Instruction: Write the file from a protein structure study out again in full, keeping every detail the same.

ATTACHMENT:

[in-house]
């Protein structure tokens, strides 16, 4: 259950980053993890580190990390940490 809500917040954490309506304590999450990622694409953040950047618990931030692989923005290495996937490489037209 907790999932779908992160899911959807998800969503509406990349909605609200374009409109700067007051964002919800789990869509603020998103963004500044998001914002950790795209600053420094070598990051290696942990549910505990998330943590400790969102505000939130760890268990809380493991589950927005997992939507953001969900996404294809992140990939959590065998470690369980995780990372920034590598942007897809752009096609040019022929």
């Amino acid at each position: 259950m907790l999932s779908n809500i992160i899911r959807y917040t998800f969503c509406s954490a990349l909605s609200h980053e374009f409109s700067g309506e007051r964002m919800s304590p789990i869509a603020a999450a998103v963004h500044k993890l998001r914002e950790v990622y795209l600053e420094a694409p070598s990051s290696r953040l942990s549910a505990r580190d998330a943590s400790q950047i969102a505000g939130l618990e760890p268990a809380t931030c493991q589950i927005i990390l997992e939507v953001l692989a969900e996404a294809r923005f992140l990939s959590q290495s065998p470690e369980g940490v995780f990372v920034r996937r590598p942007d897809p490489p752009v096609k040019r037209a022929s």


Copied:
[in-house]
């Protein structure tokens, strides 16, 4: 259950980053993890580190990390940490 809500917040954490309506304590999450990622694409953040950047618990931030692989923005290495996937490489037209 907790999932779908992160899911959807998800969503509406990349909605609200374009409109700067007051964002919800789990869509603020998103963004500044998001914002950790795209600053420094070598990051290696942990549910505990998330943590400790969102505000939130760890268990809380493991589950927005997992939507953001969900996404294809992140990939959590065998470690369980995780990372920034590598942007897809752009096609040019022929």
């Amino acid at each position: 259950m907790l999932s779908n809500i992160i899911r959807y917040t998800f969503c509406s954490a990349l909605s609200h980053e374009f409109s700067g309506e007051r964002m919800s304590p789990i869509a603020a999450a998103v963004h500044k993890l998001r914002e950790v990622y795209l600053e420094a694409p070598s990051s290696r953040l942990s549910a505990r580190d998330a943590s400790q950047i969102a505000g939130l618990e760890p268990a809380t931030c493991q589950i927005i990390l997992e939507v953001l692989a969900e996404a294809r923005f992140l990939s959590q290495s065998p470690e369980g940490v995780f990372v920034r996937r590598p942007d897809p490489p752009v096609k040019r037209a022929s």